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Trust Your Gut: Thoughts on Living a Nourished Life

  • Trust Your Gut: Thoughts on Living a Nourished Life
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by Ciara McNulty, Perpetua RIDE coach and student dietitian

When the nutrition experts say…you don’t have to skip

(1) breakfast
(2) carbohydrates
(3) your favourite restaurant meal

to live a nourished life, they mean it…

Despite most of us being aware of unsustainable, diet culture-endorsed practices like prolonged fasting, excessive calorie restriction and over-exercising, we commonly fall into traps of under-nourishing or underfuelling our activity. And I get it. It kind of sounds like it might work…more calories out, less calories in. How could I NOT feel and look better doing that?


Firstly, it’s important to understand that food is energy. Food is fuel. Every little cell making up our body actually needs a pinch of that energy to do its job. For example, your brain can only function if there is glucose (or sugar) available in your blood. Your brain can’t communicate effectively with the rest of your body if you’re not feeding it.

Examples of functions controlled by your brain include the obvious; hunger signals, tiredness, engaging in conversation, reflex and reactions. Your brain is also in charge of processes more behind the scenes like regulating your sex hormones, muscle repair and growth, memory consolidation and storage and production of the neural transmitters involved in feelings and emotions!

So yes, it may seem logical to cut back on your treats and increase your physical activity, but there’s a fine line between causing unnecessary harm and thriving. The fact is that in order to prevent under-nourishment, we must get enough of the good stuff to fuel ourselves. To thrive, we can work on reducing the unnecessary stuff, such as the boredom snacks, which will help in making us feel better.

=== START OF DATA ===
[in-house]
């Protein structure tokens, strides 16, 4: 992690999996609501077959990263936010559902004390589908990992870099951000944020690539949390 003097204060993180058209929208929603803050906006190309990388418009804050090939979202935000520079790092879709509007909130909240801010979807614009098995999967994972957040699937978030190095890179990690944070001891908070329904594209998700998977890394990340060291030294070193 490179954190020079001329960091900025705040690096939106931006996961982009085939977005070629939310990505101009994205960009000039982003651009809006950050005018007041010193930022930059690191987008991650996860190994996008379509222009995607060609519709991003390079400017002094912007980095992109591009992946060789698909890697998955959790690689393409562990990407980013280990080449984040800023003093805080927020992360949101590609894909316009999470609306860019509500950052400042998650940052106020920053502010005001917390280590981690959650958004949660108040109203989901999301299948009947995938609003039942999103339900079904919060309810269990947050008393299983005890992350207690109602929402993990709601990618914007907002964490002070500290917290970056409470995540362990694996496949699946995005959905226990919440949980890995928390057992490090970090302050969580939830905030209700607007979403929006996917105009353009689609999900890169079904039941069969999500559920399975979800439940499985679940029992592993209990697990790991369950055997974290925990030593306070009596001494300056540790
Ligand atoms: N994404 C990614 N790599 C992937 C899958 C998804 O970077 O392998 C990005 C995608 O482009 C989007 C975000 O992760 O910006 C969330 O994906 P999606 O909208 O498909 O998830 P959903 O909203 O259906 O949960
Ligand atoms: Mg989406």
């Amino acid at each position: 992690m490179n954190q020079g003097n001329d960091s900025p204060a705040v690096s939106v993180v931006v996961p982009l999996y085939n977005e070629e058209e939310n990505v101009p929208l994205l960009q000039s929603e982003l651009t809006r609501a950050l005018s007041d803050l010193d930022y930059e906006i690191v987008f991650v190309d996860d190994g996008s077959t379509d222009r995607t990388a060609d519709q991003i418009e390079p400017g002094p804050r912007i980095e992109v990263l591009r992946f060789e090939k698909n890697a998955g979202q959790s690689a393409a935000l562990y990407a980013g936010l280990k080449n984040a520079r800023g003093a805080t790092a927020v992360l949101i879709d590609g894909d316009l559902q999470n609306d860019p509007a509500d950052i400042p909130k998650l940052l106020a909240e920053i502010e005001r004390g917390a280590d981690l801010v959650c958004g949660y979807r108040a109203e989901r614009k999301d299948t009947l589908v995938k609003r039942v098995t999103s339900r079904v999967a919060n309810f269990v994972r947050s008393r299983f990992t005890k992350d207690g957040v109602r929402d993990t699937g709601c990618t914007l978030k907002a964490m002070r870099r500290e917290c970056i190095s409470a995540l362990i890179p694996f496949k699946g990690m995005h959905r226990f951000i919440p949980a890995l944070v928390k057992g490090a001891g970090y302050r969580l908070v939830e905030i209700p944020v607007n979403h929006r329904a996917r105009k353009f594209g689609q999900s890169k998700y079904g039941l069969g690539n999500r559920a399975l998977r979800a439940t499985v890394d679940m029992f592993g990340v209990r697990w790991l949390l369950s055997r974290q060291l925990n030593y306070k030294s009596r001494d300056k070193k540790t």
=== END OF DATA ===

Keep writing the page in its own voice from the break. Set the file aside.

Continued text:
Blurred lines

Lifestyle misconceptions promoted by people and brands you respect and admire make it hard to know how to excel. Relying extensively on external modes of information, probably coming from an unqualified source, puts you in the dark about what YOU need as an individual. Something I deem to be a major red flag is pushing an idea, ‘diet’, or ‘lifestyle’ that has a black and white structure.

Anything that restricts your choices because ‘it’s part of the plan’ should be AVOIDED at all costs. The problem with believing that you can’t eat before 12 pm, for example, is that it takes away your own intuition and connection with your own body. These blurred lines can hinder your lifestyle sustainability, increasing the likelihood of dropping everything and throwing in the towel.

“Comparison is the thief of joy”- Theodore Roosevelt

Comparing your intake to another person’s, out of context, or listening to advice given by someone who knows nothing about your physiological makeup, medical history or lifestyle preferences can be negative and harmful. We all thrive in different ways.

An example of this is the way we study in different ways to our friends. We all have the same end goal but use our own means of getting there. Some of us write out notes, others have a photographic memory and others can’t ace the test without reading and rereading the material ten times. We all require energy, but in different patterns and amounts. You wouldn’t copy your friends’ study regimen if it didn’t work for you, so don’t try and copy their lifestyle choices either.


Making an effort to tune into your body can be the biggest guide to how you’re doing with your fuel and recovery

Try asking yourself:

  1. How’s your sleep?
  2. Are you noticing and responding to hunger?
  3. How is your muscle recovery- are you stiff/ sore for days after training?
  4. How’s your mood/ energy?
  5. How are your bowel movements (consistent for you)?
  6. How’s your motivation to work/ train/ socialise/ eat well?
  7. Are you happy with your lifestyle? This is key to a sustainable lifestyle.

Notice how WEIGHT is not there. It fluctuates. How you look? That changes daily too. Don’t stress about those. They’ll fall into place when the other building blocks do.


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